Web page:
Sunday, October 14, 2007

Pass the popcorn

Oh, I'm sure this won't have any repercussions at all.
OTTAWA–Former prime minister Jean Chrétien says in his new book that he should have fired Paul Martin as finance minister in 2000, more than three years before Martin went on to replace him in the job.

Chrétien's soon-to-be-released memoirs are his fullest comments yet on the years of leadership intrigue with Martin during the Liberals' years in power, and he makes no secret of his scorn.

The 435-page book, titled My Years as Prime Minister, is laced with shots at Martin, including blame for Canadian soldiers ending up in the more dangerous "killing fields" of Kandahar in Afghanistan because "my successor took too long to make up his mind about whether Canada should extend our term" with the International Security Assistance Force in the country.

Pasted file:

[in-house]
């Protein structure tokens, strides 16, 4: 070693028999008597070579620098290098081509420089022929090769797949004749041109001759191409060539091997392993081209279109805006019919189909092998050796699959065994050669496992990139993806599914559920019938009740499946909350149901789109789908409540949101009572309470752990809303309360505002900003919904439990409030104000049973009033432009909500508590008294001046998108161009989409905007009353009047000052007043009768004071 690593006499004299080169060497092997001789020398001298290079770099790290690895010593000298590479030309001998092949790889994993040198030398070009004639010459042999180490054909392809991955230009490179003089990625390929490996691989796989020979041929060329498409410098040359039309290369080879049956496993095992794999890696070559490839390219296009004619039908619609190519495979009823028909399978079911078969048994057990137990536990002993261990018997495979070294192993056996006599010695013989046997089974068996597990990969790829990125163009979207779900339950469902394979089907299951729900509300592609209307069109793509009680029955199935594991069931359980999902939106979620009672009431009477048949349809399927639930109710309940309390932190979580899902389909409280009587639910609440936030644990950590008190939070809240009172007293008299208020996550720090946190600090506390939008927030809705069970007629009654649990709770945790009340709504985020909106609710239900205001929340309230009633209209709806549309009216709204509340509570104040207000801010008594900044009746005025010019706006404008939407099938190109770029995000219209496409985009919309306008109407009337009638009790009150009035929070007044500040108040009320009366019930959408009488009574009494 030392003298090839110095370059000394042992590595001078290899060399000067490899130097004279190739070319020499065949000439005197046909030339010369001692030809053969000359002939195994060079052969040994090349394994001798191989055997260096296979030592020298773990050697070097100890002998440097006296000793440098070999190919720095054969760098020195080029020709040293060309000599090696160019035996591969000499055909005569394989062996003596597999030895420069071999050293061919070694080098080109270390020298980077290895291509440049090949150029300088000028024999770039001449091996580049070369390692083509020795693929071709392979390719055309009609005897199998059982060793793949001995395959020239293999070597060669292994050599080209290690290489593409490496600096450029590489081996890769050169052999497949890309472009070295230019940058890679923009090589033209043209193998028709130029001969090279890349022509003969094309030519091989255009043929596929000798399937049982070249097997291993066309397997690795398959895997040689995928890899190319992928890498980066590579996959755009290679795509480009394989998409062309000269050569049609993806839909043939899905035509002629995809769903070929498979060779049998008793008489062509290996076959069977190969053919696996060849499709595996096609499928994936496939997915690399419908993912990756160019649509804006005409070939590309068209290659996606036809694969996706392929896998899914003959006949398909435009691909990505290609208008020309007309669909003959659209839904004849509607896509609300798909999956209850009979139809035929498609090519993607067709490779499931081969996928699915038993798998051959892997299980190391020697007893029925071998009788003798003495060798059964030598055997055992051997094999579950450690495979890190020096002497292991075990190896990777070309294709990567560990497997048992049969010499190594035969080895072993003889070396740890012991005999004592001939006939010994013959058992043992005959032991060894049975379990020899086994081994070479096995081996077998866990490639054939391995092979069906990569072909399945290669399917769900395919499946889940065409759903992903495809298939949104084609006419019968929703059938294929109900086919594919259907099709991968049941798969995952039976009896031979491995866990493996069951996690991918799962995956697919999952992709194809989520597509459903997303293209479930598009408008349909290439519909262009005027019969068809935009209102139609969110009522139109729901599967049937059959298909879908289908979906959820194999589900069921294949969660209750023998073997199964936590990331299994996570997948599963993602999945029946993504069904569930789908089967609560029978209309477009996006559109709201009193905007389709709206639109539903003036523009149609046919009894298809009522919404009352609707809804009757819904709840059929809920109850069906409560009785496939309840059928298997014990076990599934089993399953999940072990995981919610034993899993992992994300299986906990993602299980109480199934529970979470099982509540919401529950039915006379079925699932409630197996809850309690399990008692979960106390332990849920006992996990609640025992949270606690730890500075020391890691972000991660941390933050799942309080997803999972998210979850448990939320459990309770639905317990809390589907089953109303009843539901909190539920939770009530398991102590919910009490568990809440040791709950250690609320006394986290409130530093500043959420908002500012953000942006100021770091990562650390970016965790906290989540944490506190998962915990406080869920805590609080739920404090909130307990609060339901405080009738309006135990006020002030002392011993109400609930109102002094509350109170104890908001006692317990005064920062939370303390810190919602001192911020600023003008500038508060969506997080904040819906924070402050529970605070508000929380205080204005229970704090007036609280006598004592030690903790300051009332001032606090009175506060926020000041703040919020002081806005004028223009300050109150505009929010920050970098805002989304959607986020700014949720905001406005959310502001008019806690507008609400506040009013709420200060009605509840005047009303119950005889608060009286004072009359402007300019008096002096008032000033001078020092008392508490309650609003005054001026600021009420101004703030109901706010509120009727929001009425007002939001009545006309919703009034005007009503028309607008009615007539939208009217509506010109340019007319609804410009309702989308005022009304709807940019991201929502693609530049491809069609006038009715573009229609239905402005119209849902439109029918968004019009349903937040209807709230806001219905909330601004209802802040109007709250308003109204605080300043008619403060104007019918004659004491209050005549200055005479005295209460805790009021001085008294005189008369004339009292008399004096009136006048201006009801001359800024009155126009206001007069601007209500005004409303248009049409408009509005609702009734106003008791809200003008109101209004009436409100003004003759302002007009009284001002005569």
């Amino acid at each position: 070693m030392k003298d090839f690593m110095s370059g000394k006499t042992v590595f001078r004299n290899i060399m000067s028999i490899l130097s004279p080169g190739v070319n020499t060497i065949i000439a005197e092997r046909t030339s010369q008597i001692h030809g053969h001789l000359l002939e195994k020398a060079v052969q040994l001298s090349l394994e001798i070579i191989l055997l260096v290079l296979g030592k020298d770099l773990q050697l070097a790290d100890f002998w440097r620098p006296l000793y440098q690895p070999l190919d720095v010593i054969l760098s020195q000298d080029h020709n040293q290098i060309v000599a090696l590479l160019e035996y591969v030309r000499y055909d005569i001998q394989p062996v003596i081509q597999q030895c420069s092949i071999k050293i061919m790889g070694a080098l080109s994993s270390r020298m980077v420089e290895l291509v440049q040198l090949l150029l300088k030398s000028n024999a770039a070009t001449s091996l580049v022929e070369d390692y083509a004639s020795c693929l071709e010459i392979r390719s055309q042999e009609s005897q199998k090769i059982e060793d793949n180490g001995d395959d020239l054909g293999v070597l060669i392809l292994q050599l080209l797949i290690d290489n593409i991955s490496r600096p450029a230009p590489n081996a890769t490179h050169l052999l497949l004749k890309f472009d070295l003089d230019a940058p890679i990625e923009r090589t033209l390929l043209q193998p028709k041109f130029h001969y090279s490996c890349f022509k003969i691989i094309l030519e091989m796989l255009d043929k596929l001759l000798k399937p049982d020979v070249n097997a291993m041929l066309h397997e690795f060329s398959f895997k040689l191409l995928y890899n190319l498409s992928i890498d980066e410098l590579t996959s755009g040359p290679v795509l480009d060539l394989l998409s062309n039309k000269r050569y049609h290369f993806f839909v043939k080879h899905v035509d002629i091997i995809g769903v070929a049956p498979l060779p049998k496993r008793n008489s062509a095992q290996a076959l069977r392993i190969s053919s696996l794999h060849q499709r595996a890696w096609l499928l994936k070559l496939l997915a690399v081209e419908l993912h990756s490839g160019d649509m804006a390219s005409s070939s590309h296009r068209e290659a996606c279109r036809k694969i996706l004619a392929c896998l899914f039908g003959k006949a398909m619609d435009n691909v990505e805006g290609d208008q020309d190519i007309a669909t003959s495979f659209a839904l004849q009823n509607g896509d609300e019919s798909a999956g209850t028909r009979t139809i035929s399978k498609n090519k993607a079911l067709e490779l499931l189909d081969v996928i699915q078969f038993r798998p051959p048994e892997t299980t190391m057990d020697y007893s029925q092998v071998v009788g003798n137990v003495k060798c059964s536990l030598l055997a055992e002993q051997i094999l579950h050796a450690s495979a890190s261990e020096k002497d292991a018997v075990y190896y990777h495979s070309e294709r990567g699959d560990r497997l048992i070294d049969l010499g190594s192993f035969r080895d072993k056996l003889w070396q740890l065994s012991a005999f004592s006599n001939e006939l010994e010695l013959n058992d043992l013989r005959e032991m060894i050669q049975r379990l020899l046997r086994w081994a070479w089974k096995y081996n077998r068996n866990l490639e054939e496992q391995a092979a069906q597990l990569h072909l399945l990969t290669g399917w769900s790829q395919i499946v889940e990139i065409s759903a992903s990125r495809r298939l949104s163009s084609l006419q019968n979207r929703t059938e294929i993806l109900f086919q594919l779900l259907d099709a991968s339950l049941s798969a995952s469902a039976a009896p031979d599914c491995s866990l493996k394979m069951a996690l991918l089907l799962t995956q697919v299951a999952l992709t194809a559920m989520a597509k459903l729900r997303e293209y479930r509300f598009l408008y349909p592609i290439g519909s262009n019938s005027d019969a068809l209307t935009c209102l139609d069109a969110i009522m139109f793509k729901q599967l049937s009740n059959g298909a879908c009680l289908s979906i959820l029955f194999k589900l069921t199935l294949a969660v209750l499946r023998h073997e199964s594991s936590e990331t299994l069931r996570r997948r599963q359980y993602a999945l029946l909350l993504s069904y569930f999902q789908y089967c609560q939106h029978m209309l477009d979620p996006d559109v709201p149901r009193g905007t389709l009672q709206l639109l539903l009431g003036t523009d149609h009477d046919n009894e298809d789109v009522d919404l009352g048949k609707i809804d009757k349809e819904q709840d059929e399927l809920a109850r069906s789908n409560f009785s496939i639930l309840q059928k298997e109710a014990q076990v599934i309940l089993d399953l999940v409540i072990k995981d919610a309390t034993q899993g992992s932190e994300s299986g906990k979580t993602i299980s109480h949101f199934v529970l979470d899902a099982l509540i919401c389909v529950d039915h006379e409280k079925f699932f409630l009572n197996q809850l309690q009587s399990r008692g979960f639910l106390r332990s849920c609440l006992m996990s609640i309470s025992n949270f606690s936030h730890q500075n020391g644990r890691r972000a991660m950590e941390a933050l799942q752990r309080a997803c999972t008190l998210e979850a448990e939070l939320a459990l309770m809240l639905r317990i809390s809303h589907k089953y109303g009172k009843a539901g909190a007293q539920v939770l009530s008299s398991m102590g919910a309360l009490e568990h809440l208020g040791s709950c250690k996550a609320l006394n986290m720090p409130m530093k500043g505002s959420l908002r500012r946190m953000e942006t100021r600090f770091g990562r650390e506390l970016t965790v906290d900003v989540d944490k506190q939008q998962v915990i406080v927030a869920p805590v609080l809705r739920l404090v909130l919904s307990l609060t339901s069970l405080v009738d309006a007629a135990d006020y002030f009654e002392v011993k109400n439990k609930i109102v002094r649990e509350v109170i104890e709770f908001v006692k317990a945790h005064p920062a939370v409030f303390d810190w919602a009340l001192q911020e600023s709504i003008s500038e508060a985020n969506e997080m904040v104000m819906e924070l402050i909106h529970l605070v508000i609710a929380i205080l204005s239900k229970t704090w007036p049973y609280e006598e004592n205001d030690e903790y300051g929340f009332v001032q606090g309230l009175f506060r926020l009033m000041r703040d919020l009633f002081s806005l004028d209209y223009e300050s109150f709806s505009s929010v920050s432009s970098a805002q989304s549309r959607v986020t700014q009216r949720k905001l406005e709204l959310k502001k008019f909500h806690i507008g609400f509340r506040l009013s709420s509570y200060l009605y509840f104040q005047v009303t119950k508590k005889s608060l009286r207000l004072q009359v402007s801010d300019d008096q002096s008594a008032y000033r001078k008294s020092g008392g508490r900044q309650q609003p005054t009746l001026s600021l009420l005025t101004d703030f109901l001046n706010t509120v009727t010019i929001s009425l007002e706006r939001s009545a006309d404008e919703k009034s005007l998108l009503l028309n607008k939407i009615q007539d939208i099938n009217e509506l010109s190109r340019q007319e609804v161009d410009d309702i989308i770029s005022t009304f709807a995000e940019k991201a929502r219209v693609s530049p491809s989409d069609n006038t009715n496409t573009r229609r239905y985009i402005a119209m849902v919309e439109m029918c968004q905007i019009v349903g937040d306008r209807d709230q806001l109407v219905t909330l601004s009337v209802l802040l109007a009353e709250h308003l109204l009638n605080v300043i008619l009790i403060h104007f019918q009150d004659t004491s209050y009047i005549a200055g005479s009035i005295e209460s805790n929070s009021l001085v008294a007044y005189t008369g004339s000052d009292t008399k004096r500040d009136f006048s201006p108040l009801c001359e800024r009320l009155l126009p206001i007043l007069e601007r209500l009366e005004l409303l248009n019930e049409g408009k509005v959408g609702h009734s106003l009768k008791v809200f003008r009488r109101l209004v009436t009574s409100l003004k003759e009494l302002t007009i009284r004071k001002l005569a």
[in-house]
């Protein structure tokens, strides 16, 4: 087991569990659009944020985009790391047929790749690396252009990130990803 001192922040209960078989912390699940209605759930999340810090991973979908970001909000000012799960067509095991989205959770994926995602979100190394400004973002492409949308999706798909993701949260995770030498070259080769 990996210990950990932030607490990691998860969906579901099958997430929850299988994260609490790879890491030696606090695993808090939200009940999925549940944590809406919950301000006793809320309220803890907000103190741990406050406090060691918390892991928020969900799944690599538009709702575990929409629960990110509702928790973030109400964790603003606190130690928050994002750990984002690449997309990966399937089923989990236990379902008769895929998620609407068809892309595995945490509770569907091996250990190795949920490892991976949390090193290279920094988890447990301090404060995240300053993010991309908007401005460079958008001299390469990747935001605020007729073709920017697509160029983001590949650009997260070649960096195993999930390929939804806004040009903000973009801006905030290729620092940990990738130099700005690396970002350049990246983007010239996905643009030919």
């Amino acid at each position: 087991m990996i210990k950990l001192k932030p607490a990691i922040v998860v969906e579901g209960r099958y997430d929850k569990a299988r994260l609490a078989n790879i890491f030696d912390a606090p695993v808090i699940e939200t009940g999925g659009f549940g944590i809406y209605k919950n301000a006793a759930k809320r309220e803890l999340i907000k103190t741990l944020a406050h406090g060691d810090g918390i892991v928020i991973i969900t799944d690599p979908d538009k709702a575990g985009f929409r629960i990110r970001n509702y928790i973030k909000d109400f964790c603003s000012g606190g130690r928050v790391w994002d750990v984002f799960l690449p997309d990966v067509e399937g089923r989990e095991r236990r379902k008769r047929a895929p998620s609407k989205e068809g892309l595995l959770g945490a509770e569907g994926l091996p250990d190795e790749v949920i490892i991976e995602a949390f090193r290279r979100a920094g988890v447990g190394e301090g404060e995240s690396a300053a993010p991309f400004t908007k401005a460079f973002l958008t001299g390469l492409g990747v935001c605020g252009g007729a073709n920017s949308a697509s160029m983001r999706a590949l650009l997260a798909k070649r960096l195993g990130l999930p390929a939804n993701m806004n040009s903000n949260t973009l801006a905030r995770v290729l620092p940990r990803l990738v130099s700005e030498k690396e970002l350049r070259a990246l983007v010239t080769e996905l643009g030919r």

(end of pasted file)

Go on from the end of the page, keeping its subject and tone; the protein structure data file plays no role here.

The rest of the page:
Yes, I'm sure Stephen Harper won't be using that quote, at all. I'm also sure that the Martin supporters still in the Liberal Party won't take this opportunity to talk about Chretien's failings as.. uh, a three-time winner.

Also, I'm sure monkeys will fly out of my butt. This, by the way, is especially interesting:
However, had former Ontario NDP Leader Bob Rae joined the Liberal Party in 2000 when Chretien tried to recruit him, Rae would probably be party leader today, Chretien said.
Had Rae joined in 2000, held back while Martin imploded, and run in 2006, I daresay Chretien is right -- he would be leader now. Hell, he nearly won the leadership, and that was with everyone calling him an opportunist for parachuting in to the party. Whether the Liberals would be in any better a position then they are right now is a whole other question of course.

And yes, it looks like we'll see yet another week of election speculation. I never thought I'd see Stephane Dion's Liberals acting nervous about an election about climate change.

1 comment:

Chet Scoville said...

You know, I gotta say I think Chretien is right about all of this. From what I can see as an outsider, Paul Martin pretty much destroyed the internal culture of the Liberal Party, and once he climbed over the debris into the PMO he had no idea what to do next.